A federal judge has convicted a Chinese national of economic espionage, stealing trade secrets and engaging in a conspiracy for the benefit of his country’s government. “The defendant plotted with Tianjin University to take trade secrets from two U.S. companies, including his own employer, to China for the benefit of the Chinese Government,” said Assistant Attorney General for National Security John C. Demers. “Today’s guilty verdict on all counts is an important step in holding accountable an individual who robbed his U.S. employer of trade secrets and sought to replicate the company’s technology and replace its market share.” The decision comes five years after Zhang was indicted on charges of conspiring to steal technology from two companies shortly after graduating from the University of Southern California. The trade secrets were heisted from Zhang’s former employer, Skyworks Solutions in Woburn, Massachusetts, and Avago Technlogies, a San Jose company later acquired by chipmaker Broadcom.
The technology and communications company accused its former distributor, Hytera, of poaching their intellectual property. Radio technology that’s critical to helping utility workers deal with California wildfires is at the heart of a trial that pits an iconic American brand against a Chinese firm accused of corporate espionage. Motorola Solutions Inc. wants a federal jury in Chicago to order its Chinese rival Hytera Communications Corp. to pay hundreds of millions of dollars in damages over what it claims was stolen know-how related to two-way radios used by utility workers, construction crews, school officials and others. The case is the latest instance of an American company accusing a Chinese firm of stealing ideas or acting on behalf of China’s communist leaders. Huawei Technologies Co. is facing criminal charges that it stole phone-testing information from T-Mobile US Inc. Complaints about theft of intellectual property have been a key issue in President Donald Trump’s trade war with China. Congress has placed limits on the Defense Department’s use of components from Chinese companies including Huawei and Hytera.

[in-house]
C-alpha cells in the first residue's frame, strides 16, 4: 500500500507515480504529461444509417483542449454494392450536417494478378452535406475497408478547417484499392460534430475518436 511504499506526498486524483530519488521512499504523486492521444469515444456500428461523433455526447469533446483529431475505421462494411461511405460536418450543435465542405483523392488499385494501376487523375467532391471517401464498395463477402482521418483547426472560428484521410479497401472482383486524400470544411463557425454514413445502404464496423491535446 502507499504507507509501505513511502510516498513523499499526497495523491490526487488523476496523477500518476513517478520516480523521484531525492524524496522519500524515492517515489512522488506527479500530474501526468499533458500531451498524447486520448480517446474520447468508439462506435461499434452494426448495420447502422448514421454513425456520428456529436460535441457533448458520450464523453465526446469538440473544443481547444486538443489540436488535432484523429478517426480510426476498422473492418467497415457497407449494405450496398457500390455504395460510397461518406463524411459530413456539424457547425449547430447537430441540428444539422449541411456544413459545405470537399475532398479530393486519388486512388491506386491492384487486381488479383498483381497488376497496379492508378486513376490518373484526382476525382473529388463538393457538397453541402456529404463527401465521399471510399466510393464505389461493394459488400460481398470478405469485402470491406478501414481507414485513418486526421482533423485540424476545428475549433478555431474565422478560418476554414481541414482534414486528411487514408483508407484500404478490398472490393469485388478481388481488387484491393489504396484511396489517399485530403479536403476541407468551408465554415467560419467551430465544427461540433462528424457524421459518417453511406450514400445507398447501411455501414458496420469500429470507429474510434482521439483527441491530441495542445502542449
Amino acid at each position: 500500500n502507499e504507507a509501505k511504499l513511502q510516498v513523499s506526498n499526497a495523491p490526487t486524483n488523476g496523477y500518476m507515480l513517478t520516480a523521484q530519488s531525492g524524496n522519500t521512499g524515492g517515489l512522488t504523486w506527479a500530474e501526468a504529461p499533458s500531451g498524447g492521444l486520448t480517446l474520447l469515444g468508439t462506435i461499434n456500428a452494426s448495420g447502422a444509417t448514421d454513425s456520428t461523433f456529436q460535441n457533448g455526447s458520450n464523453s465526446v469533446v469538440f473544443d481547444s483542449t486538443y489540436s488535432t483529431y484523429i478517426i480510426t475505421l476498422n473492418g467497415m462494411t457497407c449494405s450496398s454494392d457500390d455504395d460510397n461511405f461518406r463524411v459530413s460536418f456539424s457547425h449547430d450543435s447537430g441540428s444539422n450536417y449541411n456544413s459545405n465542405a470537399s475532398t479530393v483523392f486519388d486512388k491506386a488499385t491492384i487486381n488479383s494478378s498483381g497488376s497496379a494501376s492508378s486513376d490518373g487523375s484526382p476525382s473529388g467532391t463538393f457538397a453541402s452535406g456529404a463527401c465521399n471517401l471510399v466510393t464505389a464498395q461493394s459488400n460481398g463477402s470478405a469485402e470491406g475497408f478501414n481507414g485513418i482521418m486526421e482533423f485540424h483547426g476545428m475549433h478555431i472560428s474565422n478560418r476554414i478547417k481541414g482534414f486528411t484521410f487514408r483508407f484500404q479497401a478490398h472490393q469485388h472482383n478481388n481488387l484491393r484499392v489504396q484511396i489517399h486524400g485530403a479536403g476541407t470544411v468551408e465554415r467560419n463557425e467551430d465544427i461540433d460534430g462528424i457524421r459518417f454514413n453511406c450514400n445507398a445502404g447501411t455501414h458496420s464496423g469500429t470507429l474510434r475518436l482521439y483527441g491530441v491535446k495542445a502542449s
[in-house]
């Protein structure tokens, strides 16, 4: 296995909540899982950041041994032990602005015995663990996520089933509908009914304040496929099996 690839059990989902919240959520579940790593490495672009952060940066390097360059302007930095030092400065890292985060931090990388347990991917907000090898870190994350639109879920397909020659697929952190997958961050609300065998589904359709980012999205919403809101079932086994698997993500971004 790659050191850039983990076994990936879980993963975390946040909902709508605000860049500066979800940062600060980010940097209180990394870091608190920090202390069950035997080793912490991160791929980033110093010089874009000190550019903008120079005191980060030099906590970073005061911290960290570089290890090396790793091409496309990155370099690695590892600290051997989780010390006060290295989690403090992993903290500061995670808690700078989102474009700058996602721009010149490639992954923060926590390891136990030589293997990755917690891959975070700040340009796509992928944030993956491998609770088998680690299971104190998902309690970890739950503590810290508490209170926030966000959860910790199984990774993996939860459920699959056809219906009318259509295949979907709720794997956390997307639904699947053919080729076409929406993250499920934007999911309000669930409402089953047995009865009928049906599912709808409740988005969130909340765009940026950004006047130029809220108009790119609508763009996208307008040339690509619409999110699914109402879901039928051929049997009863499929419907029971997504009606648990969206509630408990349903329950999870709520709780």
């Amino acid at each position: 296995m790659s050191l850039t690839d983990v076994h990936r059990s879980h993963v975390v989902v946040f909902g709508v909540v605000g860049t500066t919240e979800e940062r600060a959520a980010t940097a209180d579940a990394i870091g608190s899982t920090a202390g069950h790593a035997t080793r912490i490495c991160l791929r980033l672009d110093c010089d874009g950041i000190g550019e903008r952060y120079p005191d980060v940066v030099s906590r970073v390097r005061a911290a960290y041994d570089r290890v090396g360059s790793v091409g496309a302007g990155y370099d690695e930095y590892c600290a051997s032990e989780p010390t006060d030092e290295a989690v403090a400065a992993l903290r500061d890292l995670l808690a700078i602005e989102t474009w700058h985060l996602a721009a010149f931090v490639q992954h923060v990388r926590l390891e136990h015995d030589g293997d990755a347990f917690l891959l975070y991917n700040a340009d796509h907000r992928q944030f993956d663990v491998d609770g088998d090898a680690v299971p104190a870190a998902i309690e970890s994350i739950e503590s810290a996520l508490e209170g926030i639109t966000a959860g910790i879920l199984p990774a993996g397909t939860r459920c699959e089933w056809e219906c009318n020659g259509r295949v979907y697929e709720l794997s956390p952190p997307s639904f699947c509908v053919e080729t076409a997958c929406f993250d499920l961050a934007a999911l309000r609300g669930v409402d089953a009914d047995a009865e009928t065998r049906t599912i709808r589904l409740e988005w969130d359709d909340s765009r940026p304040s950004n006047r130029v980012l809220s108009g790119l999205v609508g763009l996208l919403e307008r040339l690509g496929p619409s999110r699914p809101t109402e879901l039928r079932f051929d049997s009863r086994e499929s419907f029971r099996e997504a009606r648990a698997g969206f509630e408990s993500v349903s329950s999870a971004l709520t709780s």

Suspects accused of stealing bendable screen technology. South Korea charged nine people and two companies of illegally selling Samsung Electronics Co.’s bendable screen technology to a Chinese rival. The chief executive officer of a Samsung supplier and eight of his employees received 15.5 billion won (US$13.8 million) after conspiring with two representatives of the Chinese company to transfer organic light-emitting diode knowhow, according to a statement from prosecutors in Suwon. The names of the companies and individuals weren’t disclosed.
In a case that could be from a spy thriller, two former French intelligence agents go on trial on Monday accused of having passed on secrets to a foreign power. While French officials have been at pains to avoid releasing details of the affair, the pair are accused of working for China, according to several media reports. Pierre-Marie H. and Henri M. will appear in a special court accused of “delivering information to a foreign power” and “damaging the fundamental interests of the nation”. Both men worked for France’s foreign intelligence service, the DGSE. They face 15 years in prison if convicted.